Karadi Tales is proud to enter the world of cinema with Goopi Gawaiya Bagha Bajaiyaa (view the trailer here). The film, produced by Children’s Film Society of India and Karadi Tales, is a remake of the classic Satyajit Ray film ‘Goopy Gyne Bagha Byne’. It released in major cities in India on March 1st and is currently running in a theatre near you (tickets available on BookMyShow). The film has already got rave reviews, with one review from The Hindu highlighting the fact that the film’s anti-war pro-peace message is more relevant than ever in this current political climate. The review went on to say, “…Goopi Gawaiya Bagha Bajaiya stands out for its stunning art work, enchanting story and message of peace…The film is enchanting not just for the children but can hold an adult in thrall. The witty, at times rhyming, lines, the lovely songs…are earworms—that add to film’s appeal.”
Full review here.


Karadi Tales has been shortlisted for the Audiobook Publisher of the Year Award on the basis of our high-quality content and our partnership with the Karadi Path Education Company. Karadi Path was founded in 2010 as Karadi Tales’ partner company with the aim of bridging the cavernous English literacy gap in India by using stories and immersive learning. The award-winning Karadi Path pedagogy saw exponential success and is now part of the curriculum in over 3000 schools.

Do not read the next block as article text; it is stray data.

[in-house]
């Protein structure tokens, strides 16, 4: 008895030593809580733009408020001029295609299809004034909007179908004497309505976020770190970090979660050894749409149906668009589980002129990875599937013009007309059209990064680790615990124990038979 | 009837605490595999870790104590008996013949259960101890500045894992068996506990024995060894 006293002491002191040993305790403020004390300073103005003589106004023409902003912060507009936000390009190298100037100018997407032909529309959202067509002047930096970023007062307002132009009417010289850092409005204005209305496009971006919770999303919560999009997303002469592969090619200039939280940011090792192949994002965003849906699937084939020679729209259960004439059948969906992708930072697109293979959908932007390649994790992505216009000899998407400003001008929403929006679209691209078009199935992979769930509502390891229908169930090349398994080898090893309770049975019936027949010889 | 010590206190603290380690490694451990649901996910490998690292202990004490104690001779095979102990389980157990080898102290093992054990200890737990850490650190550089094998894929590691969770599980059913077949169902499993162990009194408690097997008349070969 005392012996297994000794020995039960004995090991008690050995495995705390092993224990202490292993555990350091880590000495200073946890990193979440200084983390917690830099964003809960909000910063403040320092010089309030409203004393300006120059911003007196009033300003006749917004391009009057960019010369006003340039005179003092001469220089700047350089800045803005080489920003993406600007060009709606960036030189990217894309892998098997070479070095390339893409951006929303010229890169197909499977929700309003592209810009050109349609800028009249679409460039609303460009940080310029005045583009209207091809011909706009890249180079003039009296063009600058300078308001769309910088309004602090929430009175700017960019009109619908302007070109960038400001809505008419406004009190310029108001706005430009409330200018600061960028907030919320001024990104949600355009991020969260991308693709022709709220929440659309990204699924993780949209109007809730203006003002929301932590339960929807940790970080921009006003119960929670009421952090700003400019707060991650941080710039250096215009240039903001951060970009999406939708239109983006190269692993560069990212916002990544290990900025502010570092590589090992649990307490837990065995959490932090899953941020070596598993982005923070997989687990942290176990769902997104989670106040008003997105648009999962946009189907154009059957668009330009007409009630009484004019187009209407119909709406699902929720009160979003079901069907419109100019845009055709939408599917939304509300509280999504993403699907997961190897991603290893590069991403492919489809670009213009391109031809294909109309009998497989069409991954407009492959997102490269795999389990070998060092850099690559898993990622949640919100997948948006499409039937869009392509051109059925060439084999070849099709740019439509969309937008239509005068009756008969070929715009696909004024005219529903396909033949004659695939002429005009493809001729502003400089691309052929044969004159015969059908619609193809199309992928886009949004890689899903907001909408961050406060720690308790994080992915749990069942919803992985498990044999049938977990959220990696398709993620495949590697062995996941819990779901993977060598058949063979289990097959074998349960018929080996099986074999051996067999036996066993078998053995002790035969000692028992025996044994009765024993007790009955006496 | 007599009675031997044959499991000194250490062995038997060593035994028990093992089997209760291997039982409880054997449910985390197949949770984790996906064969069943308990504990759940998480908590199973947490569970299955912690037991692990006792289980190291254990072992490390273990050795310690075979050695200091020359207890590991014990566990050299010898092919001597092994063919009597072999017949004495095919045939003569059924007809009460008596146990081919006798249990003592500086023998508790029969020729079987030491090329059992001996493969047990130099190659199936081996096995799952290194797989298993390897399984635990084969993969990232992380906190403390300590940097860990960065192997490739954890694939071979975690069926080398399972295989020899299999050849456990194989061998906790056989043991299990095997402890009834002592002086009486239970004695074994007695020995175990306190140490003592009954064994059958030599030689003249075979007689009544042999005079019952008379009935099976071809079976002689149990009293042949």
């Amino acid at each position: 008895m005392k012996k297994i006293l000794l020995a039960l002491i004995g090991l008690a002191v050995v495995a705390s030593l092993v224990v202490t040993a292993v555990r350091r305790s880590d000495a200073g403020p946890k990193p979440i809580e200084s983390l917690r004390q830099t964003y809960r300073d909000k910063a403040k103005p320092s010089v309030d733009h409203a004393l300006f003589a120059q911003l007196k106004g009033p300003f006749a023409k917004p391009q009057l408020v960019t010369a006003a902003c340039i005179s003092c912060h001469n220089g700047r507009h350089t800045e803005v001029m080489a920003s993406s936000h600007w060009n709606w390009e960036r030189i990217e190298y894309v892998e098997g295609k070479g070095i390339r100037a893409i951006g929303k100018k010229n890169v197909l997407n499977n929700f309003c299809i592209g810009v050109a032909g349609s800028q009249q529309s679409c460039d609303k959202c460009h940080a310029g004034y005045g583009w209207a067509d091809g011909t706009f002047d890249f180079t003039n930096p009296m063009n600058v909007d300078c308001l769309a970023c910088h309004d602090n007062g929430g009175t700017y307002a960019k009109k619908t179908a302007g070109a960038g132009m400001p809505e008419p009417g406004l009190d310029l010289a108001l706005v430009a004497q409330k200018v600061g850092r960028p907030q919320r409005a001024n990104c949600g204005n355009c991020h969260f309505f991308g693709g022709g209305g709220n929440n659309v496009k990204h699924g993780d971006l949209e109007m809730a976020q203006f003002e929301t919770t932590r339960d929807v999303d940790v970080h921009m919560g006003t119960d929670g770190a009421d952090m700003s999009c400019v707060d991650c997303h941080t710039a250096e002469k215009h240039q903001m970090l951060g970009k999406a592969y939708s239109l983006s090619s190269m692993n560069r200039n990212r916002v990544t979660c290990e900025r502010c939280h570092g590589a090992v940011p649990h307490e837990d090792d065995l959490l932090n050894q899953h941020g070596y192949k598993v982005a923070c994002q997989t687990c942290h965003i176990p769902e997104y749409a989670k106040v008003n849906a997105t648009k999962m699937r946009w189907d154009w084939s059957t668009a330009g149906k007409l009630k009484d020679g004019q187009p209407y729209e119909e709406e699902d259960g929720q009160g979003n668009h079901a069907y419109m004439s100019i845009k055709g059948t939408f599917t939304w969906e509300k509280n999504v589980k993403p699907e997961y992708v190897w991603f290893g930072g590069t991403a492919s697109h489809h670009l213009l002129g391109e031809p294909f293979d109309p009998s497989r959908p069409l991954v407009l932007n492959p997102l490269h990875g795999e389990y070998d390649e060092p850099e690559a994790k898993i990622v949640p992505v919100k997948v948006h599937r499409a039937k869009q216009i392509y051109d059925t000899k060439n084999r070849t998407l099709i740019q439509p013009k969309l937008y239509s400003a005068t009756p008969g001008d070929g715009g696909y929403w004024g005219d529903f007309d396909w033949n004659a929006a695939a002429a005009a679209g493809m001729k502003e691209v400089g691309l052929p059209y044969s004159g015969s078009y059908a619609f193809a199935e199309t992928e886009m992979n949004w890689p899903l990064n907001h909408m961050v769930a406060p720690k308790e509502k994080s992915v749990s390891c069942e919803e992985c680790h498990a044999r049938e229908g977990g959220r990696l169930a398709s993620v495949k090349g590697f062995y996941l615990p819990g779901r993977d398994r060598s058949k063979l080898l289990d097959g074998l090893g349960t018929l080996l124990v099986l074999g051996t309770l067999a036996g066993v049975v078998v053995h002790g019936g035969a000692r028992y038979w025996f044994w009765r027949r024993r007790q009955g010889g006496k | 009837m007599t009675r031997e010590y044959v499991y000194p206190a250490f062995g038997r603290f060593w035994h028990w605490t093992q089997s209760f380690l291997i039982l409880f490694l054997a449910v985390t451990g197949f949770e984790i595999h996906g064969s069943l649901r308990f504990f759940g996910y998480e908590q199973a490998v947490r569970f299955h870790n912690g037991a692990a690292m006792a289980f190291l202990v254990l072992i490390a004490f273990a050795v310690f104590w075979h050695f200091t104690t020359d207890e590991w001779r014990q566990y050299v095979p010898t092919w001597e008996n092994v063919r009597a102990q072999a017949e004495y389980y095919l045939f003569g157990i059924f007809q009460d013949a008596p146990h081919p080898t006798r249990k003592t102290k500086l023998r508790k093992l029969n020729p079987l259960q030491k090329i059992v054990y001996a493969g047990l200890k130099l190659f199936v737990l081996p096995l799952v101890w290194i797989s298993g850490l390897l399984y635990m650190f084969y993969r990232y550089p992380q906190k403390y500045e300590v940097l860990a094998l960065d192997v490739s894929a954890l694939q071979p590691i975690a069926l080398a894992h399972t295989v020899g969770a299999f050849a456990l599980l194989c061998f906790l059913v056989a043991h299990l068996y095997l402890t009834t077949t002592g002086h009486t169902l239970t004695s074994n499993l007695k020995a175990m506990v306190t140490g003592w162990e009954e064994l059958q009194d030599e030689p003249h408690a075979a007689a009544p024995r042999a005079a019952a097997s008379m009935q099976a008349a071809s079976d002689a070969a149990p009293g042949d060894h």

An interview with two of our co-founders, C.P. Viswanath and Shobha Viswanath, on receiving this prestigious nomination was featured in The New Indian Express. You can read the article here.


“…an endearing story of how missed opportunities due to selfless acts of kindness often leads to major opportunities.”
– Backpack Full of Books on Farmer Falgu Goes to the Kumbh Mela.
Read the full review here.

“Readers will be inspired by Farmer Falgu to be kind even when kindness requires a sacrifice.”
– Jambo Books on Farmer Falgu Goes to the Kumbh Mela
Read the full review here.

“Kastl’s artwork offers a playfully skewed sense of scale, as though from the perspectives of the animals…readers will enjoy knowing better than Cat that kittens don’t come from eggs.”
– Publisher’s Weekly on Cat’s Egg.
Read the full review here.

“The short and snappy lines that take the story forward are lyrical and musical in a sense which makes the reading experience very enjoyable…The strength of the book lies in a captivating storyline, wonderful illustrations that bring the story alive on the pages, and capturing of the varied emotions that mark Meena’s journey and her self-growth.”
– Booked For Life on Get Off That Camel.
Read the full review here.